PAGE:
When it comes to artistic endeavors, once we lose advocates (not to mention the actual artists) that part of our world becomes a little bit smaller.
A life well spent?
That’s the goal, isn’t it? For any of us. Not necessarily to be enshrined in a newspaper’s obituary (although few people would protest such a proposition), but to have affected even a few lives, to have left the world better; or failing that, different, than it would have been. Leading a life that is, in some way(s), directed outward as well as inward, cultivating a passion and then sharing it; assisting others in discovering or enjoying that passion. Not an inconsiderable accomplishment, by any standard.
Of course, some shoot higher. For instance, William Dowd (who died this week, aged 86, in Reston, VA–which makes me wish I’d met him). Dowd’s life’s work was reviving the craftmanship of harpsichords (a skill perfected in the 17th-century, when harpsichords were the electric guitars of their time). What prompted this singular ambition? After serving in World War II, interested in music but not properly trained, he fell in love with the quaint instrument after attending several classical music concerts. Along with lifelong friend and partner in crime Frank Hubbard, the two men engaged in the modest mission of (in their own words) “reviving single-handed the whole baroque orchestra.”
More from Dowd: “They were (no longer) making anything that was remotely like an antique harpsichord. We discovered a resonant, flowering sound which we liked. We, with the enthusiasm and rash brashness of the young, believed we knew how to bring back the authentic instrument upon which the early harpsichord music was all based.”
Over 800 harpsichords later, Dowd’s handiwork is scattered across countries all over the world, and arguably comprise a collection of the most frequently played–and appreciated–instruments. Says his wife, Pegram Epes Dowd: “Men like that ame back from World War II, and they believed there was nothing they could not do. They really were risk takers. I think it was very heroic.”
It seems somehow appropriate that in assessing the work of what could fairly, if somewhat inadequately, be described as a quintessential 20th-century man, one is obliged to discuss a type of music (and the instrument upon which most of it was composed) made several centuries before he was born. It goes beyond the obvious, but essential, actuality that Dowd was keeping alive music that cannot (and fortunately, for the forseeable future, will not) die; his life is necessarily larger (in scope, in ambition, in consequence) because he devoted his energies toward a force that endures simply by virtue of being. It is not a stretch, then, to propose that Dowd will continue on through the music played on the instruments he assembled.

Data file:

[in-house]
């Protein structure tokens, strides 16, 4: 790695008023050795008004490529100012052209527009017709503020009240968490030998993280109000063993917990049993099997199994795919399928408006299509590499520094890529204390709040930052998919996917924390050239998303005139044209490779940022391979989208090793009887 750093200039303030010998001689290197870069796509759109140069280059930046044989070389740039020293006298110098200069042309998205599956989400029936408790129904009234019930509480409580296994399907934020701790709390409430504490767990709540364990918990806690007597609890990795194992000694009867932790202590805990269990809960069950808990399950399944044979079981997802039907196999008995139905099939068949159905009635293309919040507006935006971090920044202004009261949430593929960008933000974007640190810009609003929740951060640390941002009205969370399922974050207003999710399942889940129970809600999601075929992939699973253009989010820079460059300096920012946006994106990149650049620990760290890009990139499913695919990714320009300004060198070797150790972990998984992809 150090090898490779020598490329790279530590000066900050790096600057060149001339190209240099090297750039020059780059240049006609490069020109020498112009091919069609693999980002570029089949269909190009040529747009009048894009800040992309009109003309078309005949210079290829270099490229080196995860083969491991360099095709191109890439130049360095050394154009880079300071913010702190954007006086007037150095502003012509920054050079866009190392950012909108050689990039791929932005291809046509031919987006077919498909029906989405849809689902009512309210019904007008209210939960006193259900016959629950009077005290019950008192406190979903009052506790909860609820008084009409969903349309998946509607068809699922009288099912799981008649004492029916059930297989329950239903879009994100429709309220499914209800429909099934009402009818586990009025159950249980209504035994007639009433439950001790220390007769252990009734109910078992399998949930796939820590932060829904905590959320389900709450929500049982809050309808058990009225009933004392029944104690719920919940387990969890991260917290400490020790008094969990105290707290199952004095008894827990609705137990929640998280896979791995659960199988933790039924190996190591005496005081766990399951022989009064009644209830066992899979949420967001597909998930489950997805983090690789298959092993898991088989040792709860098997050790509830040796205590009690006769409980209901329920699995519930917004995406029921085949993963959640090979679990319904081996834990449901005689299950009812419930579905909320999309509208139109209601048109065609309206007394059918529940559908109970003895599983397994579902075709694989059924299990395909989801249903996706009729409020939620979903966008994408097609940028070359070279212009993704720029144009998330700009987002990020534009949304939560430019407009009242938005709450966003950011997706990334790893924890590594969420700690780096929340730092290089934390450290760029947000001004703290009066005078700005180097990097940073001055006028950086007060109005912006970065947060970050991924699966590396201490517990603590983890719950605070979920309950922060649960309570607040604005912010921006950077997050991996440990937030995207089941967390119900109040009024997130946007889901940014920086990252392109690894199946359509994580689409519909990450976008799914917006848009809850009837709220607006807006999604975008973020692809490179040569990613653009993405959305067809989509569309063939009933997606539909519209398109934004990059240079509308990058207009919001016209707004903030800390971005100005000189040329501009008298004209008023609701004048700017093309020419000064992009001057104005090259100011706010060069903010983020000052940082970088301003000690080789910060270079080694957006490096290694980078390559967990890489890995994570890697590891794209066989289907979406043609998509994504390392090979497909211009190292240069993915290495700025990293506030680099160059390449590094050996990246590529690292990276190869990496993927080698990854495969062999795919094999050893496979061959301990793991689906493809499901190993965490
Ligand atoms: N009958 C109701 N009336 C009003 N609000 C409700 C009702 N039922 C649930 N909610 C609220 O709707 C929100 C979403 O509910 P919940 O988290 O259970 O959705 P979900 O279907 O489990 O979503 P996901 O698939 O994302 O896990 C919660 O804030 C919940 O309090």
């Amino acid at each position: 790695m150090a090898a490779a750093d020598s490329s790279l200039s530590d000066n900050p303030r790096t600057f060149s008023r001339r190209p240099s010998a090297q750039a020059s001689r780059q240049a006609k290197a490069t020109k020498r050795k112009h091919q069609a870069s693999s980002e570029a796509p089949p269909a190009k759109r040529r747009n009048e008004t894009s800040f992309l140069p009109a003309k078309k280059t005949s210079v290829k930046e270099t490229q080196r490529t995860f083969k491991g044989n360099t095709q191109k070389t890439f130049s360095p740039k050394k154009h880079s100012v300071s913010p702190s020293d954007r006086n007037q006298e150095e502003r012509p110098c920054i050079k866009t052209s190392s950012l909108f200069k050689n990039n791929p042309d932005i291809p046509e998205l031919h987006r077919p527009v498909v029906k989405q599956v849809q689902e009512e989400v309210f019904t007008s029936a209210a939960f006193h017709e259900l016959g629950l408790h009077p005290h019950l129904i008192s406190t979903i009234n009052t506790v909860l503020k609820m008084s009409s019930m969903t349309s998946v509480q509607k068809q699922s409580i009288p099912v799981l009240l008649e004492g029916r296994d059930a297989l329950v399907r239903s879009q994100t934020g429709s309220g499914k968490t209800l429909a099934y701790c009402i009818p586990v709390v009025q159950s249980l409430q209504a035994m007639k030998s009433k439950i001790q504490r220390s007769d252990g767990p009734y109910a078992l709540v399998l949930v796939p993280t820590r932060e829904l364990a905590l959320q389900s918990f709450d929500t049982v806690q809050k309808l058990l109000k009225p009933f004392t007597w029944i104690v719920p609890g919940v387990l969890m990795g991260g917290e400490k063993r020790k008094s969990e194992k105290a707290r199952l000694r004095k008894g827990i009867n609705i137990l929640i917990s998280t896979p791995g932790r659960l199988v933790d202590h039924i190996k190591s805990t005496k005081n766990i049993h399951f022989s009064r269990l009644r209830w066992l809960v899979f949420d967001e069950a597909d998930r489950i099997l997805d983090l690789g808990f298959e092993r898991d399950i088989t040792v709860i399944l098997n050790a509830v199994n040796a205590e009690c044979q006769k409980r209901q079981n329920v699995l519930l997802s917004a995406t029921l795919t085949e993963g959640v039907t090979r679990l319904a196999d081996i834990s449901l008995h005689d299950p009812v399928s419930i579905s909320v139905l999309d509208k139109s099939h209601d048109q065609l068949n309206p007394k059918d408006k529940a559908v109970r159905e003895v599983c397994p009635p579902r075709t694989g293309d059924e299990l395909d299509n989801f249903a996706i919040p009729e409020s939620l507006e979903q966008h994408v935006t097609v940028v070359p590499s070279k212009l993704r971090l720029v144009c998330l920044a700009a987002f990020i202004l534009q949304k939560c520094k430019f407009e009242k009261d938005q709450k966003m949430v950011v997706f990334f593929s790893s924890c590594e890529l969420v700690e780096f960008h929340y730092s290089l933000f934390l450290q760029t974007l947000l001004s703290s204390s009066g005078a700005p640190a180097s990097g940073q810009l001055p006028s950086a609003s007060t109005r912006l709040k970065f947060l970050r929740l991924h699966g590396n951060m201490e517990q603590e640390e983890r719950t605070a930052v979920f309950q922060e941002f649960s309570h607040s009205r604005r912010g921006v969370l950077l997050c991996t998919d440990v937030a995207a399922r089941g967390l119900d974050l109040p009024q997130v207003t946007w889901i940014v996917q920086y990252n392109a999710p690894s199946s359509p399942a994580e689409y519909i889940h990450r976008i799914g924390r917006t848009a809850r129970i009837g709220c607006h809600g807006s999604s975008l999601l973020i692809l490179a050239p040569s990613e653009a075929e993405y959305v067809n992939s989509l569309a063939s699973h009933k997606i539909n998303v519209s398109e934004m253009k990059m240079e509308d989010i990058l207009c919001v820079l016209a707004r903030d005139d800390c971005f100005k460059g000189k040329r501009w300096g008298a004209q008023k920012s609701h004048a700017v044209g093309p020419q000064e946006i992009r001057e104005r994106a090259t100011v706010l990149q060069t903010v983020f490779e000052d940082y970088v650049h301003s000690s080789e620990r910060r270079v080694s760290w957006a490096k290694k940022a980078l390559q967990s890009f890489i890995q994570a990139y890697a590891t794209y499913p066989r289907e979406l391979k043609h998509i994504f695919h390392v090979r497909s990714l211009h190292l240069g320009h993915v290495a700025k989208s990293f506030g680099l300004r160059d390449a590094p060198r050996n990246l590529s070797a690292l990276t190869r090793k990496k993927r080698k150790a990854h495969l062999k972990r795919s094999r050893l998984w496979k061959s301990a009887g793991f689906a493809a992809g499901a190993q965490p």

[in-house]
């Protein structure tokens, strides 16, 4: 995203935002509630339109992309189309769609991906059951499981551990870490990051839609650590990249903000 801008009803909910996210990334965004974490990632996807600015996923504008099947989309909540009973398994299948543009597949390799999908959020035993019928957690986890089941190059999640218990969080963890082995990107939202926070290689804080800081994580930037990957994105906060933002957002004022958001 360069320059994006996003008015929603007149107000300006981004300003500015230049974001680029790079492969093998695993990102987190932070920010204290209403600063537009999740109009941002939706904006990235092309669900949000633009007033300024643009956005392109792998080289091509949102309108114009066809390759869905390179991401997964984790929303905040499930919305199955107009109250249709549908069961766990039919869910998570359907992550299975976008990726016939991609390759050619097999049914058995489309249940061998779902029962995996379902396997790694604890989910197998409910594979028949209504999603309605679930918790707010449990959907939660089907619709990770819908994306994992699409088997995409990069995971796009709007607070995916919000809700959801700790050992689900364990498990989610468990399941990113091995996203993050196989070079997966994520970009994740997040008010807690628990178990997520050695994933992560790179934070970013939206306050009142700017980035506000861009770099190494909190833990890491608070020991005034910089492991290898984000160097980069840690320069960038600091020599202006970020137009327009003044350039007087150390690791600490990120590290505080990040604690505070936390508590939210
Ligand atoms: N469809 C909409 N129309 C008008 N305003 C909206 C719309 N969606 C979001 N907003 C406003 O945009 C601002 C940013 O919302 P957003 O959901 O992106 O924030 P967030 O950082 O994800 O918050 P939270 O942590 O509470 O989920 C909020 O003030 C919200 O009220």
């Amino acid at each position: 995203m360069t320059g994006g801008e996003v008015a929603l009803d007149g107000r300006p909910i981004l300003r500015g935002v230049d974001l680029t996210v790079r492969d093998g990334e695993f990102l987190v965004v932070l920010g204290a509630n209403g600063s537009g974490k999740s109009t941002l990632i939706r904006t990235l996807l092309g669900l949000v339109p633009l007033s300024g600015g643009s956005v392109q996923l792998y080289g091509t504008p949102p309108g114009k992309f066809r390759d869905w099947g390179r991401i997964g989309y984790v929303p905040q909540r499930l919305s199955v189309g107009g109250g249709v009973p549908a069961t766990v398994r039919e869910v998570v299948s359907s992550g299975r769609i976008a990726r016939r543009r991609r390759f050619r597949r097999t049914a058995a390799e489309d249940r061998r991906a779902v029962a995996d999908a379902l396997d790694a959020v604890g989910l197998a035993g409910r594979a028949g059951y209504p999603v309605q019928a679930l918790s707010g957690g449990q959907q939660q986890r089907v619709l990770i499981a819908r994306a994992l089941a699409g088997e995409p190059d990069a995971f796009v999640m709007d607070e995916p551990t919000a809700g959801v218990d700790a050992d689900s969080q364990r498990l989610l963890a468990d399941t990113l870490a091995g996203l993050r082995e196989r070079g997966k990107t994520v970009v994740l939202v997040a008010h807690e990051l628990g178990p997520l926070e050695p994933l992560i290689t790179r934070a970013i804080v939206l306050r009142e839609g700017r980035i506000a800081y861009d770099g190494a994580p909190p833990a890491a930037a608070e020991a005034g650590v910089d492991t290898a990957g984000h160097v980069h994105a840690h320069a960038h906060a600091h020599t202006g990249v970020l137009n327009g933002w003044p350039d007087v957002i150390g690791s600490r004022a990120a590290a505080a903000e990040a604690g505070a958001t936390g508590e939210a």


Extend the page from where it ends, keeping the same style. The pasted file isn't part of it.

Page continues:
We shall not see his like again. That this encomium is offered up so frequently is, for once and in a refreshing exception, a demonstration of the power of cliche: that we’ve had so many individuals deemed worthy of this praise says much about our potential as human beings. It is, nevertheless, more than a little bittersweet to consider the larger implications of Dowd’s ambition. Will we have enterprising craftsmen dedicating their best years to the refinement of harpsichord construction in the 21st century? Will we have people even listening to harpsichord music? The answer, obviously, is yes; at least to the second query. But it still warrants consideration: even though every generation necessarily mourns the inevitable passing of its so-called best and brightest, when it comes to artistic endeavors, once we lose advocates (not to mention the actual artists) that part of our world becomes a little bit smaller. Over time, these losses constitute an erosion that simply can’t be replicated.
Progress in virtually every other earthly endeavor, from medicine to science to sports, is always pulling us forward to the future: advancements are the currency of innovation and they render the old ways irrelevant, dispensable. The opposite might be said to be the case with art: innovation does occur, and it is welcome and inexorable, but entire periods of time are contained within particular artistic movements; these eras are a very real way in which we can assess ourselves. Put more prosaically, no one is going to lament the loss of, say, 20th-century (to say nothing of 17th-century!) medical practices; our collective progress means less pain and more salubrity for us all. The art being created today (and that will be created tomorrow) is, to be certain, as valid, meaningful and useful as the works enshrined in museums and box sets. Indeed, our art today naturally says as much about us now as art from yesterday speaks of the way we lived, then. Still, while we celebrate the exceptional life and achievements of William Dowd, we should also hope that his work serves to inspire an individual, not yet been born, who will find himself drawn irretrievably toward a past he is able to apprehend, miraculously, through the music.
*Dowd’s obituary, in today’s Washington Post, can be found here: http://www.washingtonpost.com/wp-dyn/content/article/2008/12/05/AR2008120503631.html?wprss=rss_metro%2Fobituaries